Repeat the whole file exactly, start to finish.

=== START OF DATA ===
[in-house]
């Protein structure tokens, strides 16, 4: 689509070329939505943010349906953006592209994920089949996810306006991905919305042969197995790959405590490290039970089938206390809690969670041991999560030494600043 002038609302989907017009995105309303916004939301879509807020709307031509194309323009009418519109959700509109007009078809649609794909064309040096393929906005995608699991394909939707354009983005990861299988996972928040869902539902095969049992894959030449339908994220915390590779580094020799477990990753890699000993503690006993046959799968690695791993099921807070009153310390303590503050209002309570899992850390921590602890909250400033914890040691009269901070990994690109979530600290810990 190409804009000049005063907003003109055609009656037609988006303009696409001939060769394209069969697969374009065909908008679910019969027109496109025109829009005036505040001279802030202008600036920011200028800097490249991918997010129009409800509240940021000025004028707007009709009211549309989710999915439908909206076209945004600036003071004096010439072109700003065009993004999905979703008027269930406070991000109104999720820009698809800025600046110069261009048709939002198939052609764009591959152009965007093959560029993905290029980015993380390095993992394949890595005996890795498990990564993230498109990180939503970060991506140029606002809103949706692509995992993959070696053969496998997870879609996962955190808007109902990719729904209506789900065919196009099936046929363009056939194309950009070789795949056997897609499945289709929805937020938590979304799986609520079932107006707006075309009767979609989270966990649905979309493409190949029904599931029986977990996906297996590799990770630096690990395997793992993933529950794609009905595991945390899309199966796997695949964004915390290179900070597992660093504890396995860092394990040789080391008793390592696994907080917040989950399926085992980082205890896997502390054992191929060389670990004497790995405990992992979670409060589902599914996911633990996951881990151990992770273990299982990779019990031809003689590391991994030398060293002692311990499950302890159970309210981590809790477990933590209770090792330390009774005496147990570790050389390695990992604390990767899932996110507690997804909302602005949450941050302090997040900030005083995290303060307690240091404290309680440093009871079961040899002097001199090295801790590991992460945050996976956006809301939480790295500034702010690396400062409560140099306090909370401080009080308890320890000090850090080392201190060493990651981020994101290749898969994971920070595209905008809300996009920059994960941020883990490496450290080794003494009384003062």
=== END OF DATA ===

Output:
[in-house]
């Protein structure tokens, strides 16, 4: 689509070329939505943010349906953006592209994920089949996810306006991905919305042969197995790959405590490290039970089938206390809690969670041991999560030494600043 002038609302989907017009995105309303916004939301879509807020709307031509194309323009009418519109959700509109007009078809649609794909064309040096393929906005995608699991394909939707354009983005990861299988996972928040869902539902095969049992894959030449339908994220915390590779580094020799477990990753890699000993503690006993046959799968690695791993099921807070009153310390303590503050209002309570899992850390921590602890909250400033914890040691009269901070990994690109979530600290810990 190409804009000049005063907003003109055609009656037609988006303009696409001939060769394209069969697969374009065909908008679910019969027109496109025109829009005036505040001279802030202008600036920011200028800097490249991918997010129009409800509240940021000025004028707007009709009211549309989710999915439908909206076209945004600036003071004096010439072109700003065009993004999905979703008027269930406070991000109104999720820009698809800025600046110069261009048709939002198939052609764009591959152009965007093959560029993905290029980015993380390095993992394949890595005996890795498990990564993230498109990180939503970060991506140029606002809103949706692509995992993959070696053969496998997870879609996962955190808007109902990719729904209506789900065919196009099936046929363009056939194309950009070789795949056997897609499945289709929805937020938590979304799986609520079932107006707006075309009767979609989270966990649905979309493409190949029904599931029986977990996906297996590799990770630096690990395997793992993933529950794609009905595991945390899309199966796997695949964004915390290179900070597992660093504890396995860092394990040789080391008793390592696994907080917040989950399926085992980082205890896997502390054992191929060389670990004497790995405990992992979670409060589902599914996911633990996951881990151990992770273990299982990779019990031809003689590391991994030398060293002692311990499950302890159970309210981590809790477990933590209770090792330390009774005496147990570790050389390695990992604390990767899932996110507690997804909302602005949450941050302090997040900030005083995290303060307690240091404290309680440093009871079961040899002097001199090295801790590991992460945050996976956006809301939480790295500034702010690396400062409560140099306090909370401080009080308890320890000090850090080392201190060493990651981020994101290749898969994971920070595209905008809300996009920059994960941020883990490496450290080794003494009384003062």